It started as an average day. I stood in the nurses station with colleagues as we prepared for rounds on our patients. I worked at New York Presbyterian - Weill Cornell Psychiatric Hospital in White Plains, New York. I worked on the Adolescent Inpatient Unit.
At 8:26 am someone said that a plane hit the North Tower of the World Trade Center. We all filtered out of the nurses station to watch the unit television in the community room. Looking at the faces of my colleagues, I was aware that we each were frozen and horrified by what was playing out in front of us as the tower burned and black smoke billowed out of the top floors of the building.
I remember thinking immediately that it was an attack and not a mistake. Then, at 9:03 am, we watched in intensifying horror as the South Tower was hit. Fear filled me as the reality of the situation unfolded. Somehow, we started and completed our rounds on our patients. I have no recollection of how we got through it but I do remember a staff member informing us of the Pentagon attack at 9:37 am, and shortly thereafter at 10:03 am we learned of the downed plane in Shanksville, Pennsylvania. I only remember snippets of that sorrowful day, but I remember all of us walling around like zombies.
Prior to my career as a clinical social worker, I was a paralegal and administrative assistant for 18 years at National Economic Research Associates, a consulting company whose parent corporation is Marsh McLennan headquartered on the 93rd and 100th floors of the North Tower which was directly in the path of the first hijacked airliner to hit the World Trade Center. On that day, I obsessively thought about people I knew at headquarters and feared for their lives. I remember repeatedly scanning my brain for anyone else I knew who might have worked in the Towers. That thought expanded outward to who did I know who had people in the Towers. I later learned that 358 of my former colleagues at Marsh McLennan were killed in that event.
At about noon at the hospital, all essential workers were filtered into the auditorium. I remember thinking that I had never been in the auditorium with so many colleagues at once before that. We were told that we would not be able to leave at the end of our shifts because we were expecting patients from hospitals in lower Manhattan to be transported north to us so downtown hospitals would have space for survivors. Our services would be needed for patients and families coming to us throughout the day.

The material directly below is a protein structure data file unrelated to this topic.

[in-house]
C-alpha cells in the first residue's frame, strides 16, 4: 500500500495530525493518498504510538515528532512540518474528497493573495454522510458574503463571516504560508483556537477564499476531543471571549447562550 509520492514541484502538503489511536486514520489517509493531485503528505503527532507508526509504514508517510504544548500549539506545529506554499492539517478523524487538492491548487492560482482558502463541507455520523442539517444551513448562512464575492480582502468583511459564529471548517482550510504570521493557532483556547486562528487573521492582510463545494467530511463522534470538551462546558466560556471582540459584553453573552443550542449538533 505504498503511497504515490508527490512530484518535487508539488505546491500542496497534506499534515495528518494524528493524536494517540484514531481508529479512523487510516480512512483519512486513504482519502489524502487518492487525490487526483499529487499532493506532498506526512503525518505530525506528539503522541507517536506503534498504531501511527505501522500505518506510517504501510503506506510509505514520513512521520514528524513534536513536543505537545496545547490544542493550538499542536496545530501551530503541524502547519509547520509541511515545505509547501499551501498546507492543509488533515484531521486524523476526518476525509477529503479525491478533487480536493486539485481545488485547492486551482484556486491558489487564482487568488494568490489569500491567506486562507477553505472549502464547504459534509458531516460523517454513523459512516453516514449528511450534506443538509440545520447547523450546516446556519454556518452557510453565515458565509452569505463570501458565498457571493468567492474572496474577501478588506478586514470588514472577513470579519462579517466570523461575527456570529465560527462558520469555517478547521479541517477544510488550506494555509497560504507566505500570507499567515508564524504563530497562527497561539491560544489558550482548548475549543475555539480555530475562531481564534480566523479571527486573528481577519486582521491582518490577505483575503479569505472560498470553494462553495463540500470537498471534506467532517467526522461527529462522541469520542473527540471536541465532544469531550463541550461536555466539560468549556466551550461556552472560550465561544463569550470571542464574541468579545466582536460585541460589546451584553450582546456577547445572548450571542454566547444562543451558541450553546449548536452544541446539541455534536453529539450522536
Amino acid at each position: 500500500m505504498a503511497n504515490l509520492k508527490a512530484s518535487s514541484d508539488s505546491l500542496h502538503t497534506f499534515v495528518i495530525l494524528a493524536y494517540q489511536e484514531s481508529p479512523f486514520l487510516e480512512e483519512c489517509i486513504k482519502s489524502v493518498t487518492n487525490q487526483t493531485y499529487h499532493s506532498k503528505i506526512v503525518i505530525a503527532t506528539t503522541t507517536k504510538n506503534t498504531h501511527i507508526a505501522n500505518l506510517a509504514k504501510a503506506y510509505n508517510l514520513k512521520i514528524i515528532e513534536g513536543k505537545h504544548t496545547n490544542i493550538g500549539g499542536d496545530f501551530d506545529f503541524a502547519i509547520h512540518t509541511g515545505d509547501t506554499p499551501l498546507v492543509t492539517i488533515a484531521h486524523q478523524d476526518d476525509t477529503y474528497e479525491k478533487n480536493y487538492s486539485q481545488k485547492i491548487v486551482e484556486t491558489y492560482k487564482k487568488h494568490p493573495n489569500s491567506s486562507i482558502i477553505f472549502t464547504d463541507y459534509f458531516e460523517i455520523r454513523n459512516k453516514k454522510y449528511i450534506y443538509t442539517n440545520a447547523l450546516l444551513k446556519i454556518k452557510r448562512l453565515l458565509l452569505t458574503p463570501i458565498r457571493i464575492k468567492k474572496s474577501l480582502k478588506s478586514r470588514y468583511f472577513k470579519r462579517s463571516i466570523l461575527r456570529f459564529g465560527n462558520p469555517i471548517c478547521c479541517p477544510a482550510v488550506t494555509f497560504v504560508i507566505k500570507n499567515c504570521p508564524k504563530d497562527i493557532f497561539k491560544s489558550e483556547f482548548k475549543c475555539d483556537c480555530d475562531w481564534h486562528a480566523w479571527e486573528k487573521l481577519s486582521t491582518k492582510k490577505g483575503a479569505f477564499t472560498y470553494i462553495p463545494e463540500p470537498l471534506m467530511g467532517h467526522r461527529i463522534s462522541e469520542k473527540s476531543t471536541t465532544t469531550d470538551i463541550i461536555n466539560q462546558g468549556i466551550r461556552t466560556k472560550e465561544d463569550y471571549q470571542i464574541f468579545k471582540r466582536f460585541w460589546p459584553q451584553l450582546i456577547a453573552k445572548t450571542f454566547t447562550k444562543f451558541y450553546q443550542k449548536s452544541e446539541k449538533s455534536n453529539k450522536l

Most of the rest of that day is a blank. I just remember it felt like I couldn't walk without great effort, and my mind was curiously unable to focus or function. Everything felt like it was happening in slow motion. Everyone's facial expressions were blunted and eyes were blank, if not red and tearful.
At 7:00 pm, we were filed back into the auditorium and told we were able to leave. It became apparent throughout the day that there were few survivors, and there were no patients to transport north to us.
Throughout that day, I spoke with my husband who worked across the Hudson River on the New Jersey side. He crossed the Tappan Zee Bridge every day to go to work. Following the second plane crash into South Tower, the Port Authority of New York and New Jersey closed all of the bridges and tunnels under their jurisdiction, including the Tappan Zee Bridge. This act was precautionary until some sense of the scale of the attacks had been determined by U.S. intelligence agencies. We know now that the four hijacked planes were the entire planned attack - but that was not known at the time. There was widespread fear that there might be additional waves coming. Consequently, my husband had to drive north on the western side of the Hudson River until he could find a way to cross to get home. He finally crossed at the Mid-Hudson Bridge from Highland to Poughkeepsie. I remember that he got home very late that evening.
The bridges were reopened within a day or so. My husband was able to use the Tappan Zee Bridge again to go to and from work. The site of the fallen Towers could be seen from the bridge marked by the smoke and dust-filled skies seen for weeks thereafter from the regions around Manhattan. My husband and thousands of other commuters reviewed the horror of the rubble twice a day going to and returning from work.
Today, 20 years later, we remember and honor all those lost on that horrible day. They are cherished mothers and fathers, sisters and brothers, children, relatives and friends. The days after the attacks, we were a unified nation; we were not Democrats, Republicans, Christians, Jews, or Muslims. We were a nation, and we cared for and protected each other. We need to find our way back to that unity. May it never again take such a horrifying and devastating event for us to embrace our common humanity and care for each other.